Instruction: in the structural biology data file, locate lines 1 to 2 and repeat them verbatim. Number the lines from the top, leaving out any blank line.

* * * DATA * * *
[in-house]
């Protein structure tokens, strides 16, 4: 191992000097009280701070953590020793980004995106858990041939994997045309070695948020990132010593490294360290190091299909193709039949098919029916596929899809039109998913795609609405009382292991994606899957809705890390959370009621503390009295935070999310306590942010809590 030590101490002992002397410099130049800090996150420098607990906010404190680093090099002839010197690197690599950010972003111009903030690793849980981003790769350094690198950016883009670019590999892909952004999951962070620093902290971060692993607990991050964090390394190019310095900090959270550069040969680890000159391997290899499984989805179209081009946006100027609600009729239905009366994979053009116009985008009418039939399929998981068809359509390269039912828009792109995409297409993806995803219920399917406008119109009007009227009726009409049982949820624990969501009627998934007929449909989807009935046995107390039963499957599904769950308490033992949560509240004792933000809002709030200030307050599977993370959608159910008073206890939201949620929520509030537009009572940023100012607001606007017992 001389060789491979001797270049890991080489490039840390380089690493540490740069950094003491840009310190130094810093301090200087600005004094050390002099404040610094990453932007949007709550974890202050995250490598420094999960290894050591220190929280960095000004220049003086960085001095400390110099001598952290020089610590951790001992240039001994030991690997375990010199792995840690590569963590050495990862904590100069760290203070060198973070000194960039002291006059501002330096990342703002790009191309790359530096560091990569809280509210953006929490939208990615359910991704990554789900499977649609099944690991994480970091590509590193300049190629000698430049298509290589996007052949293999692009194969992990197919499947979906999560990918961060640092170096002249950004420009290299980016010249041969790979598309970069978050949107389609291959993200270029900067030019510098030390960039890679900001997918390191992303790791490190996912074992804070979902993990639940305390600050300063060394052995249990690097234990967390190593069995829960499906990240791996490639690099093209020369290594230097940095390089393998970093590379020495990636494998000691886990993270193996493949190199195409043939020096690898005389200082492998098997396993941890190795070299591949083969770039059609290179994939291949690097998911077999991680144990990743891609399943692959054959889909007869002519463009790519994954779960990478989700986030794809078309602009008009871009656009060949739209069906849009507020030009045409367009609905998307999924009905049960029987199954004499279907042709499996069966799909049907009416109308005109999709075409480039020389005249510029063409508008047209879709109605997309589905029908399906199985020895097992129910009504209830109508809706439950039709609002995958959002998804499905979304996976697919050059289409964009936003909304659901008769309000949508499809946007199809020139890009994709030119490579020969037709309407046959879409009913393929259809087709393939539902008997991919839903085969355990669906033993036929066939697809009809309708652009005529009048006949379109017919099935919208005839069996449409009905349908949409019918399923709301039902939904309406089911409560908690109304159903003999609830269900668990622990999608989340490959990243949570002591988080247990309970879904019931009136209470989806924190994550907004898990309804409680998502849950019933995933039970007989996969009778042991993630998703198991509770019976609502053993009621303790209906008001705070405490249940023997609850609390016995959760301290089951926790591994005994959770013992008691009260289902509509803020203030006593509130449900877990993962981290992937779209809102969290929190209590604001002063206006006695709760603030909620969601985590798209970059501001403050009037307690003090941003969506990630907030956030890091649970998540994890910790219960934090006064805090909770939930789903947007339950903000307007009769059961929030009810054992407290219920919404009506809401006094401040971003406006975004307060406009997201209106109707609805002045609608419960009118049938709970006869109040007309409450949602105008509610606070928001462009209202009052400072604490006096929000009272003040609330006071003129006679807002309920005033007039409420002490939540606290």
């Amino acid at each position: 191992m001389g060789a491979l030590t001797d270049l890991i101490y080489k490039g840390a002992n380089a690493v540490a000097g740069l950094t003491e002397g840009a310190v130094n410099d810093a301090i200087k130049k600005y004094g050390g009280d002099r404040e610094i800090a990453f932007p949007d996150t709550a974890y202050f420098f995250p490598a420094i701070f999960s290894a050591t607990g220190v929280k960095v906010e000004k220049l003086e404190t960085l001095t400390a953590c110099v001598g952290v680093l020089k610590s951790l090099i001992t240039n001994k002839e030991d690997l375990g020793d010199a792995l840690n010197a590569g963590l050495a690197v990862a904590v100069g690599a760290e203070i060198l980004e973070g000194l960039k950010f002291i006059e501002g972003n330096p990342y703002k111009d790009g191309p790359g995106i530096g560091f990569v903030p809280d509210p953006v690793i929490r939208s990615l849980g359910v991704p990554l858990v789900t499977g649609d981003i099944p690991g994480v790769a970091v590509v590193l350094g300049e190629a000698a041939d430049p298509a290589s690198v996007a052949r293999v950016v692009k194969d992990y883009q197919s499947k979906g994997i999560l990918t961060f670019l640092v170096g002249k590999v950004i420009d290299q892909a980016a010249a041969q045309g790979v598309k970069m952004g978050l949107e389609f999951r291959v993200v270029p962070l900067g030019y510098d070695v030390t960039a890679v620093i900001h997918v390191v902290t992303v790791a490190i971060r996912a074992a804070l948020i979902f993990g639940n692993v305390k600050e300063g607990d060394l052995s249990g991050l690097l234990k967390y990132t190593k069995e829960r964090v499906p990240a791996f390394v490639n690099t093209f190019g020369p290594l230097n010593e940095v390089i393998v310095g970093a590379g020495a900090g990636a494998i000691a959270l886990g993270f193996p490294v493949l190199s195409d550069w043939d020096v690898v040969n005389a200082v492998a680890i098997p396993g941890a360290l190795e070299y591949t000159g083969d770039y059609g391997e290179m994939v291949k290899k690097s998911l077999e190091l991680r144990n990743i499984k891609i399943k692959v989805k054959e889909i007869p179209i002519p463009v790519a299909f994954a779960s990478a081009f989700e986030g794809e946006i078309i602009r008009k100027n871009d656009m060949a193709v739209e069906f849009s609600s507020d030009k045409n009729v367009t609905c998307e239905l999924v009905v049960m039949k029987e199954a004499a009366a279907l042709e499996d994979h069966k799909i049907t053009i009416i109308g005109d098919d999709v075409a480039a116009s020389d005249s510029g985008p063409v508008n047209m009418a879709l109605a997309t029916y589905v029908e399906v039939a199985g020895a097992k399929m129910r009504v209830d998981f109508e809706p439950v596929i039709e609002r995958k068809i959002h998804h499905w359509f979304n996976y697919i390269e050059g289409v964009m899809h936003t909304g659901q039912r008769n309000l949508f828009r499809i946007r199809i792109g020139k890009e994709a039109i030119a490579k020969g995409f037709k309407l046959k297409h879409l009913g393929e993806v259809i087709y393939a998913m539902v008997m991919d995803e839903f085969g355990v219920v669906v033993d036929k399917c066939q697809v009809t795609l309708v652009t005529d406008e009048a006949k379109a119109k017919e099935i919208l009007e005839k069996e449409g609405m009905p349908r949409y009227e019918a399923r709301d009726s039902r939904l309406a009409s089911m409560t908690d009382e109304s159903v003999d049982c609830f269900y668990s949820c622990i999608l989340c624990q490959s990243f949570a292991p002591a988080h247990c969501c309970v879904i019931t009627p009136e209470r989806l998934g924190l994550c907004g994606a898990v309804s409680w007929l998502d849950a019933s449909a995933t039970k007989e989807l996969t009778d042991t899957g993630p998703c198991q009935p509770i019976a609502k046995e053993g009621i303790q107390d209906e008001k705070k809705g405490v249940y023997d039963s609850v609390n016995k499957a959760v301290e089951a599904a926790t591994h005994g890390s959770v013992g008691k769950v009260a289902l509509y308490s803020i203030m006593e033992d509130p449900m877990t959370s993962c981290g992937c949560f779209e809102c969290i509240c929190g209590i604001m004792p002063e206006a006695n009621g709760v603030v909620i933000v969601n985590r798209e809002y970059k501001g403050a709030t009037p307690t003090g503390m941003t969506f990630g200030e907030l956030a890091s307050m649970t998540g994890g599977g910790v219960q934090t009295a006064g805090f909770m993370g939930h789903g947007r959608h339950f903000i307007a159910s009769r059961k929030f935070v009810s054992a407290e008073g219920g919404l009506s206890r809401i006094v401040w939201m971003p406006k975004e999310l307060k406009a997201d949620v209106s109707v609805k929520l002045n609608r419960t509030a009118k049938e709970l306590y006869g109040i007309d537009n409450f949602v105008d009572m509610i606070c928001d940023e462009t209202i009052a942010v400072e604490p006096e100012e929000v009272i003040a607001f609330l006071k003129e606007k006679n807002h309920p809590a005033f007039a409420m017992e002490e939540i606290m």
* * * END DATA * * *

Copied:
[in-house]
């Protein structure tokens, strides 16, 4: 191992000097009280701070953590020793980004995106858990041939994997045309070695948020990132010593490294360290190091299909193709039949098919029916596929899809039109998913795609609405009382292991994606899957809705890390959370009621503390009295935070999310306590942010809590 030590101490002992002397410099130049800090996150420098607990906010404190680093090099002839010197690197690599950010972003111009903030690793849980981003790769350094690198950016883009670019590999892909952004999951962070620093902290971060692993607990991050964090390394190019310095900090959270550069040969680890000159391997290899499984989805179209081009946006100027609600009729239905009366994979053009116009985008009418039939399929998981068809359509390269039912828009792109995409297409993806995803219920399917406008119109009007009227009726009409049982949820624990969501009627998934007929449909989807009935046995107390039963499957599904769950308490033992949560509240004792933000809002709030200030307050599977993370959608159910008073206890939201949620929520509030537009009572940023100012607001606007017992 001389060789491979001797270049890991080489490039840390380089690493540490740069950094003491840009310190130094810093301090200087600005004094050390002099404040610094990453932007949007709550974890202050995250490598420094999960290894050591220190929280960095000004220049003086960085001095400390110099001598952290020089610590951790001992240039001994030991690997375990010199792995840690590569963590050495990862904590100069760290203070060198973070000194960039002291006059501002330096990342703002790009191309790359530096560091990569809280509210953006929490939208990615359910991704990554789900499977649609099944690991994480970091590509590193300049190629000698430049298509290589996007052949293999692009194969992990197919499947979906999560990918961060640092170096002249950004420009290299980016010249041969790979598309970069978050949107389609291959993200270029900067030019510098030390960039890679900001997918390191992303790791490190996912074992804070979902993990639940305390600050300063060394052995249990690097234990967390190593069995829960499906990240791996490639690099093209020369290594230097940095390089393998970093590379020495990636494998000691886990993270193996493949190199195409043939020096690898005389200082492998098997396993941890190795070299591949083969770039059609290179994939291949690097998911077999991680144990990743891609399943692959054959889909007869002519463009790519994954779960990478989700986030794809078309602009008009871009656009060949739209069906849009507020030009045409367009609905998307999924009905049960029987199954004499279907042709499996069966799909049907009416109308005109999709075409480039020389005249510029063409508008047209879709109605997309589905029908399906199985020895097992129910009504209830109508809706439950039709609002995958959002998804499905979304996976697919050059289409964009936003909304659901008769309000949508499809946007199809020139890009994709030119490579020969037709309407046959879409009913393929259809087709393939539902008997991919839903085969355990669906033993036929066939697809009809309708652009005529009048006949379109017919099935919208005839069996449409009905349908949409019918399923709301039902939904309406089911409560908690109304159903003999609830269900668990622990999608989340490959990243949570002591988080247990309970879904019931009136209470989806924190994550907004898990309804409680998502849950019933995933039970007989996969009778042991993630998703198991509770019976609502053993009621303790209906008001705070405490249940023997609850609390016995959760301290089951926790591994005994959770013992008691009260289902509509803020203030006593509130449900877990993962981290992937779209809102969290929190209590604001002063206006006695709760603030909620969601985590798209970059501001403050009037307690003090941003969506990630907030956030890091649970998540994890910790219960934090006064805090909770939930789903947007339950903000307007009769059961929030009810054992407290219920919404009506809401006094401040971003406006975004307060406009997201209106109707609805002045609608419960009118049938709970006869109040007309409450949602105008509610606070928001462009209202009052400072604490006096929000009272003040609330006071003129006679807002309920005033007039409420002490939540606290």